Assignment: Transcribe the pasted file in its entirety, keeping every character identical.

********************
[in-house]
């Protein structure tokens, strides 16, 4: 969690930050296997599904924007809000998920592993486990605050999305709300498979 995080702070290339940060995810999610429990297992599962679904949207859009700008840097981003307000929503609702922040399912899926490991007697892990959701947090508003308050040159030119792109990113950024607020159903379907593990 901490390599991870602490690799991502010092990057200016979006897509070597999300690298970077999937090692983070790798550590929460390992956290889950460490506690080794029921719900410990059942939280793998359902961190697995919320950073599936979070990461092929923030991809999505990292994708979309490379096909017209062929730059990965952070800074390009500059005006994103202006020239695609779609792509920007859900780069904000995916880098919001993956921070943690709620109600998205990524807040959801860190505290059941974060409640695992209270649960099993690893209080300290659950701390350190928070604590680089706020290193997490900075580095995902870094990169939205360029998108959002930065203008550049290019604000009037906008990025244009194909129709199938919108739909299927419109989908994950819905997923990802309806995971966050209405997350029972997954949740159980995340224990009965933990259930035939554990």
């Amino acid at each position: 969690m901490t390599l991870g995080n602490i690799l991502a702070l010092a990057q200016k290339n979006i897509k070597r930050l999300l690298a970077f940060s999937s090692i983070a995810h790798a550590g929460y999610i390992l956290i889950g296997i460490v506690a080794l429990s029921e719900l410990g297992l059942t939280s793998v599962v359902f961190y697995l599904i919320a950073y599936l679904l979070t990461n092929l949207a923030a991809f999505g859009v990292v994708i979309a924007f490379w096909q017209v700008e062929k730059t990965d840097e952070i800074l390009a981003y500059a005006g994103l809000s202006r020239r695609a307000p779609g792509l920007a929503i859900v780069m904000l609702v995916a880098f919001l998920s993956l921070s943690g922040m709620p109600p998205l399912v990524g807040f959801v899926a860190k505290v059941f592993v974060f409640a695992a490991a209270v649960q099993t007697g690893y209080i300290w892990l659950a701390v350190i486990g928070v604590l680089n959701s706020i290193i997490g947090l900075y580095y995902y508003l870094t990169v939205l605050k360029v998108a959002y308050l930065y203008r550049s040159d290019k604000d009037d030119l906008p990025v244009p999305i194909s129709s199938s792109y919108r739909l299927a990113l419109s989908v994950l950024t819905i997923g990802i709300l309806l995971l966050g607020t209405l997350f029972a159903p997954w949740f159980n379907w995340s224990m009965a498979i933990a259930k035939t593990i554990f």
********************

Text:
[in-house]
């Protein structure tokens, strides 16, 4: 969690930050296997599904924007809000998920592993486990605050999305709300498979 995080702070290339940060995810999610429990297992599962679904949207859009700008840097981003307000929503609702922040399912899926490991007697892990959701947090508003308050040159030119792109990113950024607020159903379907593990 901490390599991870602490690799991502010092990057200016979006897509070597999300690298970077999937090692983070790798550590929460390992956290889950460490506690080794029921719900410990059942939280793998359902961190697995919320950073599936979070990461092929923030991809999505990292994708979309490379096909017209062929730059990965952070800074390009500059005006994103202006020239695609779609792509920007859900780069904000995916880098919001993956921070943690709620109600998205990524807040959801860190505290059941974060409640695992209270649960099993690893209080300290659950701390350190928070604590680089706020290193997490900075580095995902870094990169939205360029998108959002930065203008550049290019604000009037906008990025244009194909129709199938919108739909299927419109989908994950819905997923990802309806995971966050209405997350029972997954949740159980995340224990009965933990259930035939554990």
């Amino acid at each position: 969690m901490t390599l991870g995080n602490i690799l991502a702070l010092a990057q200016k290339n979006i897509k070597r930050l999300l690298a970077f940060s999937s090692i983070a995810h790798a550590g929460y999610i390992l956290i889950g296997i460490v506690a080794l429990s029921e719900l410990g297992l059942t939280s793998v599962v359902f961190y697995l599904i919320a950073y599936l679904l979070t990461n092929l949207a923030a991809f999505g859009v990292v994708i979309a924007f490379w096909q017209v700008e062929k730059t990965d840097e952070i800074l390009a981003y500059a005006g994103l809000s202006r020239r695609a307000p779609g792509l920007a929503i859900v780069m904000l609702v995916a880098f919001l998920s993956l921070s943690g922040m709620p109600p998205l399912v990524g807040f959801v899926a860190k505290v059941f592993v974060f409640a695992a490991a209270v649960q099993t007697g690893y209080i300290w892990l659950a701390v350190i486990g928070v604590l680089n959701s706020i290193i997490g947090l900075y580095y995902y508003l870094t990169v939205l605050k360029v998108a959002y308050l930065y203008r550049s040159d290019k604000d009037d030119l906008p990025v244009p999305i194909s129709s199938s792109y919108r739909l299927a990113l419109s989908v994950l950024t819905i997923g990802i709300l309806l995971l966050g607020t209405l997350f029972a159903p997954w949740f159980n379907w995340s224990m009965a498979i933990a259930k035939t593990i554990f």